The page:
No, I mean, it’s just, I don't know. How you pronounce and hold the notes is just different, and there is not that much freedom when you sing in French. The emphasis is on the words all the time, and it’s not the same with English.

I find, as a non-French speaker, I really like French music even if I don’t understand it because of the way it sounds when it’s sung. It just seems, I don’t know, nicer.

Maybe it’s just because you’re used to it, and pop is made for the English language when you come to think of it. French is not. I love seeing those differences, I love playing with them and toying with them and doing something different that’s my own.

OK, so English is suited more for pop, and this album is more pop than anything else you’ve done. Is it an attempt to reach as many people as possible, to make the biggest album you can?

Obviously I want to reach out to as many people as I possibly can. In my wildest dreams I want to be able to tour everywhere. I don’t know if i want to make it everywhere, but just be able to travel everywhere and see the people who do listen. I mean, the main reason I play music in the first place is to relate to people. That’s what I liked about music in the first place.

You’ve described your first album as being about teenage revenge and the second as a break-up album. How would you describe this one?

As corny as it sounds, it’s my coming-of-age album. I reached being a young adult without any time for myself, and most of the time I felt alone in all this attention, which is very ungrateful to say when you're doing this job. People don’t let you say these kinds of comments, so I didn’t. I just write it out. And sometimes I felt very alone because I’m not in a band or anything, it’s just me sometimes, and I lived through certain things, attached myself to certain people that were very toxic because I had no one else to talk to. I, you know, grew up, with all that and then one day my daughter came along and she transformed me completely the day she was born. In my head, I told myself I couldn’t do anything wrong anymore. I couldn’t hurt her and I had to be more confident. So while writing these songs, I had to not play the victim, I had to show her that I have confidence and can get through certain issues and problems. Through my insecurities, through my doubts, through my fears, and I tackled them in those songs. I tackle certain subjects that I never have before, like depression, like my mom — a very weird relationship with my mom — so I talk about all that.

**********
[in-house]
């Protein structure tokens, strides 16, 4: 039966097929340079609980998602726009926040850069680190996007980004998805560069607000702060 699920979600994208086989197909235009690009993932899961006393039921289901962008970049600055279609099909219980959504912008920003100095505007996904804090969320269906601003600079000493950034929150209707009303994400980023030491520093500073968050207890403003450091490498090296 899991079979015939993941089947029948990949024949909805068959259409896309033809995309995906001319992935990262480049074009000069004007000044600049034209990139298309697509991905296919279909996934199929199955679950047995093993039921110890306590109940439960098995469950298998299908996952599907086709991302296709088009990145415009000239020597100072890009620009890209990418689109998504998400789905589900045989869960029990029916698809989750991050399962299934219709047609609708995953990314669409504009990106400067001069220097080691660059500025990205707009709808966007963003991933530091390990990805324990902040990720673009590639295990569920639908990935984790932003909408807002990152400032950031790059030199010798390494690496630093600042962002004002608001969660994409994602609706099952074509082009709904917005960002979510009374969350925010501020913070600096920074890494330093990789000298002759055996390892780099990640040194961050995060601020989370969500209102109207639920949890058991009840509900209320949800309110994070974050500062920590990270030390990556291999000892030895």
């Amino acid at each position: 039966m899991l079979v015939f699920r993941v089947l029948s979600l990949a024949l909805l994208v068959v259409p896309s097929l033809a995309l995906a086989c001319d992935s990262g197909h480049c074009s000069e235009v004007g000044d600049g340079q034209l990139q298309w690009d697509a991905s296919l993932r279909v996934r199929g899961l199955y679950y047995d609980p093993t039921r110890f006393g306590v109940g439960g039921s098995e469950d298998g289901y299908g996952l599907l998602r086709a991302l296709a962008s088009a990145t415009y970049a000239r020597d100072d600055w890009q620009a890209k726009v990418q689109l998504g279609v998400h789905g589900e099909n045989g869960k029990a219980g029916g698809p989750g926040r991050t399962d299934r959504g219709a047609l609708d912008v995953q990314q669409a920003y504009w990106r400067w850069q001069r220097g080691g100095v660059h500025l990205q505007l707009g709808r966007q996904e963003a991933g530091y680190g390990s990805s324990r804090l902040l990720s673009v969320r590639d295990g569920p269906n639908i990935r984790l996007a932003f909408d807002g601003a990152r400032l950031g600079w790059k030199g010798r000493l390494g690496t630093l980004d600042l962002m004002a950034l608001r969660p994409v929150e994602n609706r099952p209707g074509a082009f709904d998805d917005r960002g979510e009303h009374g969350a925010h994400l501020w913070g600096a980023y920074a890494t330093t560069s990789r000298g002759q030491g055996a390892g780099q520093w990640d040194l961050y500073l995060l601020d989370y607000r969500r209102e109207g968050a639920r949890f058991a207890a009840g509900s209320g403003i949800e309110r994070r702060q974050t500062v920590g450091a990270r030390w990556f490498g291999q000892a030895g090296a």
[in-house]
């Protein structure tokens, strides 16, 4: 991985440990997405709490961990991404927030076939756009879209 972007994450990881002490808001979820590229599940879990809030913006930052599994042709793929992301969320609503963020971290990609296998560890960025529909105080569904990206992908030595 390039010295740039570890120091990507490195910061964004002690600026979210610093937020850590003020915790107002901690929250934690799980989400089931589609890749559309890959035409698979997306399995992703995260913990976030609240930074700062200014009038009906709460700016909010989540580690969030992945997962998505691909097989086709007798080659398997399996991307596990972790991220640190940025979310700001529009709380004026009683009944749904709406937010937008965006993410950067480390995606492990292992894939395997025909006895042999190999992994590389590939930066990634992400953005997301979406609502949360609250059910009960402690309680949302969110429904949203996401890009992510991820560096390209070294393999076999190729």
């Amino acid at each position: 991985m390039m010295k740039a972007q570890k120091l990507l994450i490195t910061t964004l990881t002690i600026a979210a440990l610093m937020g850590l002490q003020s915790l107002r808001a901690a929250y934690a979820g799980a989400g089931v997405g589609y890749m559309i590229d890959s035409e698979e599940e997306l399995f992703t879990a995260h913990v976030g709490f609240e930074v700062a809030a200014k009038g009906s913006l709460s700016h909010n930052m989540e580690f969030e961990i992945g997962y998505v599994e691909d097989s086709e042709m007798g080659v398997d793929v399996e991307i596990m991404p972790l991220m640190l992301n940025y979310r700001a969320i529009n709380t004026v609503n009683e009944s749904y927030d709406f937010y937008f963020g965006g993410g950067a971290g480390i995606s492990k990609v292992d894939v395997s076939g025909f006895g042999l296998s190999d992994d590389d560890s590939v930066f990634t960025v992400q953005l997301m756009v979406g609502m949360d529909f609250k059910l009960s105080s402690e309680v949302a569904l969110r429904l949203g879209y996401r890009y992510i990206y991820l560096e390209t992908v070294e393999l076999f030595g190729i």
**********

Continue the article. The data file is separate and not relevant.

Have you ever written a song that you would feel uncomfortable listening to with your daughter when she’s older?

She can listen to them by herself if she goes through that phase of her life [laughs]. Then she can listen to that record and be like, OK, so after me, she was OK.

You recorded this all over with different producers. First you went to the U.K.?

To produce with Rob Ellis, in Bristol. It was fascinating to work with Rob, who is such an old school producer who did records in the ‘80s and ‘90s and is a drummer as well, so it was a totally different approach. He brought in musicians, had them play whatever, and we put it all together. I was so inspired by all these musicians.

You also worked with Björn Yttling, of Peter, Björn and John, in Stockholm?

He’s worked with so many great bands, Franz Ferdinand, the Hives, and I’ve been such a fan of his for a long time. I remember when Youth Novels came out by Lykke Li, which freaked me out because it was so different and so crazy, using all these sounds but sampling them. I remember seeing him at a festival, being a little tipsy and saying, I love your work, one day you will produce for me. So, yeah, dreams do come true.

Did you always want to make pop music?

At first, I had this CocoRosie approach to my songwriting. It’s going to be indie, it’s going to be Beirut, but it didn’t end up being like that at all. It was chanson, which is fine and I have no problem with it. I’m glad that it went that way.

Roses is available Aug. 28. Order it on iTunes.

Follow Jesse Kinos-Goodin on Twitter: @JesseKG